The first thing to understand is this: In order to make life easier for Windows and Mac users, the device is running in one of two quite different operation modes. The first mode is the default mode: The stick acts as a very small USB drive. On Windows, this allows to automatically install software from it. Needless to say, there are no Linux drivers. (The good news: All drivers came as part of Fedora. :-) Also needless to say: This default mode is not what you want. You must deactivate it and switch to the other mode, where you can actually use the stick. (I assume that the installed software does that automatically on Windows.)

There are several tools and utilities for doing this switch: usb_modeswitch (which I choosed, because it comes with Fedora), rezero, ozerocdoff, and perhaps a multitude of others. (My guess is, it would help, if distributions could agree on a common choice here.) These tools typically need some configuration. To obtain this configuration, start looking at the output of

[jwi@mcjwi ~]$ /sbin/lsusb
Bus 001 Device 005: ID 413c:8103 Dell Computer Corp. Wireless 350 Bluetooth
Bus 001 Device 006: ID 0b97:7762 O2 Micro, Inc. Oz776 SmartCard Reader
Bus 001 Device 004: ID 0b97:7761 O2 Micro, Inc. Oz776 1.1 Hub
Bus 001 Device 002: ID 413c:a005 Dell Computer Corp. Internal 2.0 Hub
Bus 001 Device 001: ID 1d6b:0002 Linux Foundation 2.0 root hub
Bus 005 Device 001: ID 1d6b:0001 Linux Foundation 1.1 root hub
Bus 004 Device 001: ID 1d6b:0001 Linux Foundation 1.1 root hub
Bus 003 Device 004: ID 0af0:6971 Option
Bus 003 Device 001: ID 1d6b:0001 Linux Foundation 1.1 root hub
Bus 002 Device 001: ID 1d6b:0001 Linux Foundation 1.1 root hub

If you don't know, which line belongs to your stick: Just remove it, run the program again, and see what changes. In my case, the interesting part is

  Bus 003 Device 004: ID 0af0:6971 Option

The ID consists of two parts: The so-called vendor ID (0af0) and the product ID (6971).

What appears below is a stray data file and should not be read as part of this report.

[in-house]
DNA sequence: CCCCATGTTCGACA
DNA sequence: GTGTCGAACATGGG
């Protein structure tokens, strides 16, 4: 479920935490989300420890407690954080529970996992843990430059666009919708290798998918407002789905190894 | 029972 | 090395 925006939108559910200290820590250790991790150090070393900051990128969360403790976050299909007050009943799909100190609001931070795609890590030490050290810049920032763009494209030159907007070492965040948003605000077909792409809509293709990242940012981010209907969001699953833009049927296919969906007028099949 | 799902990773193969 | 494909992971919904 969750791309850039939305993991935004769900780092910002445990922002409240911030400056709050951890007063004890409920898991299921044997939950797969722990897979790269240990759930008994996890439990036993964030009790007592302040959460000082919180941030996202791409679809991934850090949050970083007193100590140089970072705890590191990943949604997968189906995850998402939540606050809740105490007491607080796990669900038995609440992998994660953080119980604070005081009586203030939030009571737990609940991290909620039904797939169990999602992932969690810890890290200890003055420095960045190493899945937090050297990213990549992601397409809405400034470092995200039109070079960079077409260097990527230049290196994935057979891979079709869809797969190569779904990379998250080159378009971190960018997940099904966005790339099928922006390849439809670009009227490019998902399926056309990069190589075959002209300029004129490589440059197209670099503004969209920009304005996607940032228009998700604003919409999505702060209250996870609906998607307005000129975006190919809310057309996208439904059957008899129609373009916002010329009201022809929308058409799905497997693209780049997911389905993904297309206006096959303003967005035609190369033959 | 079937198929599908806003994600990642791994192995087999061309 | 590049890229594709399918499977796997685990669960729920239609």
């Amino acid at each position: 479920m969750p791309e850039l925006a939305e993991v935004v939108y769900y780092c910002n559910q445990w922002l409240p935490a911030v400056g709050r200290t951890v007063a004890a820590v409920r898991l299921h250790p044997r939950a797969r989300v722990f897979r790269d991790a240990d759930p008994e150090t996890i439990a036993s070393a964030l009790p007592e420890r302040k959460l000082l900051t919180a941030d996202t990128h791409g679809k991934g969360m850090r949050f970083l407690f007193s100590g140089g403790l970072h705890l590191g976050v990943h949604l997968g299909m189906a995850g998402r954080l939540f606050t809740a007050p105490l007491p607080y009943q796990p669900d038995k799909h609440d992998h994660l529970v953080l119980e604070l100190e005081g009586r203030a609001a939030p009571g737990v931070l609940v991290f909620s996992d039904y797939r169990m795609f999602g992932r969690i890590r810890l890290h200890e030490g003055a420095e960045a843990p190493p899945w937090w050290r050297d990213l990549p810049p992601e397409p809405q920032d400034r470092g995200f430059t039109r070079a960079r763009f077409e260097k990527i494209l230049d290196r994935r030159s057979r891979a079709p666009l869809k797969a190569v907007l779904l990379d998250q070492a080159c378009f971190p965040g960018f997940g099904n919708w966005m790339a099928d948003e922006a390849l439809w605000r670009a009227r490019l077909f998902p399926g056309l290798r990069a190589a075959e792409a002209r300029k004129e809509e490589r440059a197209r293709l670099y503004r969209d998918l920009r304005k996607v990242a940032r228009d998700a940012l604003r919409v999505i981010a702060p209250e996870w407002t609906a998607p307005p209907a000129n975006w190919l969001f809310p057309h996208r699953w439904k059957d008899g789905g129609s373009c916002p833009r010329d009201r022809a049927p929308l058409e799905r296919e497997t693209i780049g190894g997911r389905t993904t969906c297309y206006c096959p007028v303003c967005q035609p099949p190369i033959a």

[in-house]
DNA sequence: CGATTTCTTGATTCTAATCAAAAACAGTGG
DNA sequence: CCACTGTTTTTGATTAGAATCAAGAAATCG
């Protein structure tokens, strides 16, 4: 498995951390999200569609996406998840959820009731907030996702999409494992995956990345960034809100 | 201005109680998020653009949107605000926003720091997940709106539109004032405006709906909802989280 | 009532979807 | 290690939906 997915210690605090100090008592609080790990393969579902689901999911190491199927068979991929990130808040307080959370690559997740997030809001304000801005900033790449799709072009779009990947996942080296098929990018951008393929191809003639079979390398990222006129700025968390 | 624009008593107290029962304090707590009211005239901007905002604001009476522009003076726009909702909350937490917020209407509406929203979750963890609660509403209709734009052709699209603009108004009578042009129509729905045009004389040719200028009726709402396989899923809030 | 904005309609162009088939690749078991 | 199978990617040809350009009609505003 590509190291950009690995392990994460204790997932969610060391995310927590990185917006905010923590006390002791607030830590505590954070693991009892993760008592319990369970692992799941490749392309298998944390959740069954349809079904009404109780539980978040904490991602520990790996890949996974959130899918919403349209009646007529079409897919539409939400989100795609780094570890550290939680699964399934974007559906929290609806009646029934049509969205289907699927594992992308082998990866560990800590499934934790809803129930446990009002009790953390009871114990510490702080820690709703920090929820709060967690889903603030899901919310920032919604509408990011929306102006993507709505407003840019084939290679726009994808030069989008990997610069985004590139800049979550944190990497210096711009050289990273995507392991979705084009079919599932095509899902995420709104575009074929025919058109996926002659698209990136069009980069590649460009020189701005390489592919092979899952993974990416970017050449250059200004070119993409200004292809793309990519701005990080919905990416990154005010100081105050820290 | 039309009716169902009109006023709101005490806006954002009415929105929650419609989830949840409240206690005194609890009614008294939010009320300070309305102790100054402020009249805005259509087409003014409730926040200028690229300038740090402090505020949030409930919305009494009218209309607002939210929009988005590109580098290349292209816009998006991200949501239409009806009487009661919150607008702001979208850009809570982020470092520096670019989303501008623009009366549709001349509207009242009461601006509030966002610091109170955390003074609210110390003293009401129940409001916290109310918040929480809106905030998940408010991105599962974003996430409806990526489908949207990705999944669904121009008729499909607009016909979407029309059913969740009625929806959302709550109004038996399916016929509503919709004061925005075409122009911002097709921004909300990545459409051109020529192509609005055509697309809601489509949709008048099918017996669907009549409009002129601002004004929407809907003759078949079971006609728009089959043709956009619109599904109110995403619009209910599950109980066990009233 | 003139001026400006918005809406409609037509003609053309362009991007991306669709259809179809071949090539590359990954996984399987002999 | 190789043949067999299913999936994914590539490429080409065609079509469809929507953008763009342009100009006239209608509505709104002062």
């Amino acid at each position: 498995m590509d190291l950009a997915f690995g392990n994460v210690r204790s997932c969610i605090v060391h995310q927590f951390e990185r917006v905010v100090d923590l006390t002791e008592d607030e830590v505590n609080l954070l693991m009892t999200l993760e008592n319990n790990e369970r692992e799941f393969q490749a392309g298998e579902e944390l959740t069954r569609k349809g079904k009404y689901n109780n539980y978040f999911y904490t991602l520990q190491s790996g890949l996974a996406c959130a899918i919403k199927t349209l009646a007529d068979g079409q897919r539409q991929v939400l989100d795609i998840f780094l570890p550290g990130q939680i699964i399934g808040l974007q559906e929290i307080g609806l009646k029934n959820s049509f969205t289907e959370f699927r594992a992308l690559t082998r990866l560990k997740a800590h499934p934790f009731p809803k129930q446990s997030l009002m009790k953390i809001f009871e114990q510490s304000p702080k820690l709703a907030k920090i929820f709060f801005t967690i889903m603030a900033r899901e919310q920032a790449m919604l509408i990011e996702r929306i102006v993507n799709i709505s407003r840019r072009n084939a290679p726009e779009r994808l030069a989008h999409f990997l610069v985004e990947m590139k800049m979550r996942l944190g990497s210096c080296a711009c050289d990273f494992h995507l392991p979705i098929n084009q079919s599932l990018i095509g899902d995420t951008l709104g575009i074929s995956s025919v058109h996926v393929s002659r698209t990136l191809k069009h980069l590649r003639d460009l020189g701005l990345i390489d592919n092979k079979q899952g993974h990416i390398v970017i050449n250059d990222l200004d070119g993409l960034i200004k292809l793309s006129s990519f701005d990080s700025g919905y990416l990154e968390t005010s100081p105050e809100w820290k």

If you have usb_modeswitch, you might inspect a file called usb_modeswitch.conf (in my case /etc/usb_modeswitch.conf) and search for the above ID's. There's a good chance that you find them there. If not, enter them into Google, together with usb_modeswitch as an additional search term. Again, there's a good chance to find something. If not: Bad luck. I don't know what to do in that case, but I guess consulting the above tools mailing lists, forums, or whatever.

In my case, I've learned from the configuration file and some Internet pages that I've got to enter the command

sudo usb_modeswitch -v 0af0 -p 6971 -P 6971 -m 0x05 -M 55534243785634120100000080000601000000000000000000000000000000

to change the mode. First step done. If everything's fine, the following command should now provide some meaningful output:

  [jwi@mcjwi ~]$ hal-find-by-capability --capability=modem

Now enter NetworkManager (aka nm-connection-editor) and switch to "Mobile Broadband". Press "Add" to create a new connection. If you're lucky, you will find a popup like the following:

The second and third entry are default entries. The presence of the first entry shows you that NetworkManager recognized your stick. Needless to say: In my case, it didn't. After consulting the home page of usb_modeswitch I found out, that I need to load some other driver explicitly:

/sbin/modprobe option

In your case, this might be usbserial, rather than option. Sorry, can't help you here.

But if you can choose your "modem": Almost there! (Not yet, of course.) NetworkManager will open a window like the following:

(In the US, or to be precise, with CDMA this might look quite different.) The PIN and the PUK are what you get from your mobile broadband provider. If you're even luckier, the provider will tell you the other data as well, in the written data sheet, or at least on the hotline. Perhaps, you already guessed it: My provider didn't. ("We aren't supporting Linux.")

To find the remaining data, use Google again. In my case, the relevant search terms have been "T-Mobile APN PIN". (Simply is a reseller of T-Mobile) Another choice might be to consult the list of operators on the Gnome site. I've found the following entry there:


Tells me the APN (might be some servers host name?), and the password. (You should be able to ignore the DNS servers, as they are configured automatically.) In my case the user name was missing, but some more googling revealed the user name "Internet".

Believe it or not, but now it's working! (Might be, that you need to click on the NetworkManager's applet, if you didn't choose "Automatic Connect" and activate the connection.)

And now you know, why I clearly prefer a lot of Linux experience in profiles or curriculum vitae, when my employer hires: People who deal with that stuff should be ready for the problems we provide them with...


Monday, April 27, 2009

Awesome Coldplay video

A video I find myself watching over and over again is Live in Technicolor ii from Coldplay. Not only is it good music, it is also hilariously funny. I can so imagine standing with the other parents at Marie's Kindergarden party, looking absolutely blank at what's going on while the kids are celebrating. (I gather it's better to get used to that feeling.) My personal highlights are the crew members and the bikers crossing the stage.

Apache XML-RPC 3.1.2